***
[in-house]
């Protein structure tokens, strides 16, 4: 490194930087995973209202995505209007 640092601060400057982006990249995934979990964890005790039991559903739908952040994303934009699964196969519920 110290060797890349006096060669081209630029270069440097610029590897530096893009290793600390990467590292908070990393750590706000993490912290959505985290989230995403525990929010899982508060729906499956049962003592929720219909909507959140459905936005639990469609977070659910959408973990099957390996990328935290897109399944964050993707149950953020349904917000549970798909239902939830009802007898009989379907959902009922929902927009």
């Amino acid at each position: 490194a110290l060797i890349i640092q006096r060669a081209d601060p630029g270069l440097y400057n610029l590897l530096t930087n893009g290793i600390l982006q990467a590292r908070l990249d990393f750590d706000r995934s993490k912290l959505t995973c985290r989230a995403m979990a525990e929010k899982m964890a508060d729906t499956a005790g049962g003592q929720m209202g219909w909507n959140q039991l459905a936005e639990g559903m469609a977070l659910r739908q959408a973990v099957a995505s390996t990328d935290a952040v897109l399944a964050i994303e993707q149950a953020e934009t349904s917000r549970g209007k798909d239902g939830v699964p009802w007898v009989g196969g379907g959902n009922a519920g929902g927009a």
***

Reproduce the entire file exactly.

[in-house]
């Protein structure tokens, strides 16, 4: 490194930087995973209202995505209007 640092601060400057982006990249995934979990964890005790039991559903739908952040994303934009699964196969519920 110290060797890349006096060669081209630029270069440097610029590897530096893009290793600390990467590292908070990393750590706000993490912290959505985290989230995403525990929010899982508060729906499956049962003592929720219909909507959140459905936005639990469609977070659910959408973990099957390996990328935290897109399944964050993707149950953020349904917000549970798909239902939830009802007898009989379907959902009922929902927009």
């Amino acid at each position: 490194a110290l060797i890349i640092q006096r060669a081209d601060p630029g270069l440097y400057n610029l590897l530096t930087n893009g290793i600390l982006q990467a590292r908070l990249d990393f750590d706000r995934s993490k912290l959505t995973c985290r989230a995403m979990a525990e929010k899982m964890a508060d729906t499956a005790g049962g003592q929720m209202g219909w909507n959140q039991l459905a936005e639990g559903m469609a977070l659910r739908q959408a973990v099957a995505s390996t990328d935290a952040v897109l399944a964050i994303e993707q149950a953020e934009t349904s917000r549970g209007k798909d239902g939830v699964p009802w007898v009989g196969g379907g959902n009922a519920g929902g927009a």